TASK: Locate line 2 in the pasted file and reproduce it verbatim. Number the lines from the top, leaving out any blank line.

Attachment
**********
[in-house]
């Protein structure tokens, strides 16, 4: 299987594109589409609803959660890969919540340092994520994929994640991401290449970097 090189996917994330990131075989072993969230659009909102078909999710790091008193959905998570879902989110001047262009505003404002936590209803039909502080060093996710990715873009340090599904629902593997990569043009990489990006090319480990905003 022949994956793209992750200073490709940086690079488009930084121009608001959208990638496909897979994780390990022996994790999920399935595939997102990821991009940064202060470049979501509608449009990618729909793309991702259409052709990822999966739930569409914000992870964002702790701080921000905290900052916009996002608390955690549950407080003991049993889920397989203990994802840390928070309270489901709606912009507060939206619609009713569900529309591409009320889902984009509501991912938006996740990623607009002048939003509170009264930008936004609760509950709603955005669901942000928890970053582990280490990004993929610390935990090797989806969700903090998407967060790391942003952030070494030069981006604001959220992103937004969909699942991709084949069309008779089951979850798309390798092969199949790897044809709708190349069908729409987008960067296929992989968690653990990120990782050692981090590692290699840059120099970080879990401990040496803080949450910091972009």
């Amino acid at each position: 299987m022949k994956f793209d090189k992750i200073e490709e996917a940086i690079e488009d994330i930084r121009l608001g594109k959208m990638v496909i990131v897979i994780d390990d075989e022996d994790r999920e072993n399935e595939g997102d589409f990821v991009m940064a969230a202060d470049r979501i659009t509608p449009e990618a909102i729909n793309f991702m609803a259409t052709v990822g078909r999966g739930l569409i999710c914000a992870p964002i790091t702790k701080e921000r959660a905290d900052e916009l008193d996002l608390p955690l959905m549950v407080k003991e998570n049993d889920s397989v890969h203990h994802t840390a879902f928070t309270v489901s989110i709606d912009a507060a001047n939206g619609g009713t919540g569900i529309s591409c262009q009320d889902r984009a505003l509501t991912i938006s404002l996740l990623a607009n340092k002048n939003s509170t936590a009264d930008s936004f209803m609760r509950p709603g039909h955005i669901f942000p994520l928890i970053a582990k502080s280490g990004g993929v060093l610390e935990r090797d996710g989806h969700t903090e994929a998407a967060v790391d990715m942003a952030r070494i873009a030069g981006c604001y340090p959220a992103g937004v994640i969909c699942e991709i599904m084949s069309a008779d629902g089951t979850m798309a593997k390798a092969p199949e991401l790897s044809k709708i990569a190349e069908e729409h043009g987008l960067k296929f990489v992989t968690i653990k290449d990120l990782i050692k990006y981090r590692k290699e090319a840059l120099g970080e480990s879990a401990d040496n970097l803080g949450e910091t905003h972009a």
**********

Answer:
């Protein structure tokens, strides 16, 4: 299987594109589409609803959660890969919540340092994520994929994640991401290449970097 090189996917994330990131075989072993969230659009909102078909999710790091008193959905998570879902989110001047262009505003404002936590209803039909502080060093996710990715873009340090599904629902593997990569043009990489990006090319480990905003 022949994956793209992750200073490709940086690079488009930084121009608001959208990638496909897979994780390990022996994790999920399935595939997102990821991009940064202060470049979501509608449009990618729909793309991702259409052709990822999966739930569409914000992870964002702790701080921000905290900052916009996002608390955690549950407080003991049993889920397989203990994802840390928070309270489901709606912009507060939206619609009713569900529309591409009320889902984009509501991912938006996740990623607009002048939003509170009264930008936004609760509950709603955005669901942000928890970053582990280490990004993929610390935990090797989806969700903090998407967060790391942003952030070494030069981006604001959220992103937004969909699942991709084949069309008779089951979850798309390798092969199949790897044809709708190349069908729409987008960067296929992989968690653990990120990782050692981090590692290699840059120099970080879990401990040496803080949450910091972009």